Perhaps because we were so immersed in each sip, so intently focused on each sumptuous bite, I started to feel a little uneasy thinking about other meals I’ve eaten. I could tell you what I ate for breakfast, but could I draw a mental image of it? What did it smell like? How did the first bite taste? Was it as good as the last bite? Sheral’s sonorous voice drew me back into the moment, but my inner Brillat-Savarin clucked, Exactement. “In eating,” he writes, “we experience a certain special and indefinable well-being, which arises from our instinctive realization that by the act we perform we are repairing our bodily losses and prolonging our lives.” I resolved to pay closer attention to that which sustains me.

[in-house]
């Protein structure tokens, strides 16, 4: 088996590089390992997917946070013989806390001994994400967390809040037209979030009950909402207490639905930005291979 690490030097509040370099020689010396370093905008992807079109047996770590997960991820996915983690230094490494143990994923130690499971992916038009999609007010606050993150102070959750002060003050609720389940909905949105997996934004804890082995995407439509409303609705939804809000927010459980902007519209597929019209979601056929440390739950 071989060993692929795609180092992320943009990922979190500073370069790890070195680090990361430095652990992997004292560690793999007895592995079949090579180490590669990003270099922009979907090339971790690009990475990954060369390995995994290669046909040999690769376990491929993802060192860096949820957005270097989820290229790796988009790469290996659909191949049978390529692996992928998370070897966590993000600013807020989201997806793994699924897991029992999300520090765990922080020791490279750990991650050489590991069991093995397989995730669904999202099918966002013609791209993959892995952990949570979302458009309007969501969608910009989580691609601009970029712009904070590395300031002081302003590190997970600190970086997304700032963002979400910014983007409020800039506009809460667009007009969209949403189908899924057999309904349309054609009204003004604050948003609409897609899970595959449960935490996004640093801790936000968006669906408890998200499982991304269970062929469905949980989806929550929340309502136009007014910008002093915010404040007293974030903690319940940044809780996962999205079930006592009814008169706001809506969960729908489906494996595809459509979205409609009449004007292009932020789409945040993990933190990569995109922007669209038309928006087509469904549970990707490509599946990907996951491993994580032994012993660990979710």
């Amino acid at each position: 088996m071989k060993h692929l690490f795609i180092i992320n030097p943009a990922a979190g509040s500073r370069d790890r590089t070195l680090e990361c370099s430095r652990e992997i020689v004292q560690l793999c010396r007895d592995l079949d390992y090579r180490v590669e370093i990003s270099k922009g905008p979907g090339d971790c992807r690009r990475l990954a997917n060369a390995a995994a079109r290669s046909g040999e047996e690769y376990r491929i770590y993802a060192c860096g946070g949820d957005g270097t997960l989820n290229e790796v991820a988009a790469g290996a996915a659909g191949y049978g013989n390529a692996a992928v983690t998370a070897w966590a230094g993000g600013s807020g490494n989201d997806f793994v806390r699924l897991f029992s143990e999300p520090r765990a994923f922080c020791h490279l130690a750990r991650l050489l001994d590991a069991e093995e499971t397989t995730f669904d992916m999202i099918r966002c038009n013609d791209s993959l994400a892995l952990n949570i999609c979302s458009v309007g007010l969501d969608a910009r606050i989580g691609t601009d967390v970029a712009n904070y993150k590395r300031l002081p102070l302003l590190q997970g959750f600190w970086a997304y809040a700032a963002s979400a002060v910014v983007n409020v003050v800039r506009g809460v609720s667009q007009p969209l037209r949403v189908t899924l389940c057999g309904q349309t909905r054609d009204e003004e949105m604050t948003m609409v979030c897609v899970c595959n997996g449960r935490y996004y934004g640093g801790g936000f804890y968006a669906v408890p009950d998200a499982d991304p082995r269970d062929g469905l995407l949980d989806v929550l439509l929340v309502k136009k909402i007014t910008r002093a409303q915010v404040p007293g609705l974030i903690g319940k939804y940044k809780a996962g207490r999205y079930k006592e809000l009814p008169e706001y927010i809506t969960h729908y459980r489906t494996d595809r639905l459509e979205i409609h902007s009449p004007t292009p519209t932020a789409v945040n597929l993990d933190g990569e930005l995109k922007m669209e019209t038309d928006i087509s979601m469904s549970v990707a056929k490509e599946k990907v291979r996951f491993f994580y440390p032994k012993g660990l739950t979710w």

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Though Brillat-Savarin was a lawyer by profession, his written legacy was central to the formation of the food writing and gastronomic world we know 190 years later. He posited, among many other things, that the company one keeps at a meal is as important as what is eaten; that hospitality and conviviality are essential and serve as direct aids to good digestion. Granted, his social circle – and the time required to dine as he did – differs greatly from what most of us recognize as the norm today.

It can be a struggle in this day and age to sit through a long meal, but it’s worth the fight. In the company of strangers brought together by passion and chance, removed from the expectation of cleaning up, we talked, drank, and ate for three hours. Who wanted to leave? We intoxicated ourselves with the spirit of joy.

*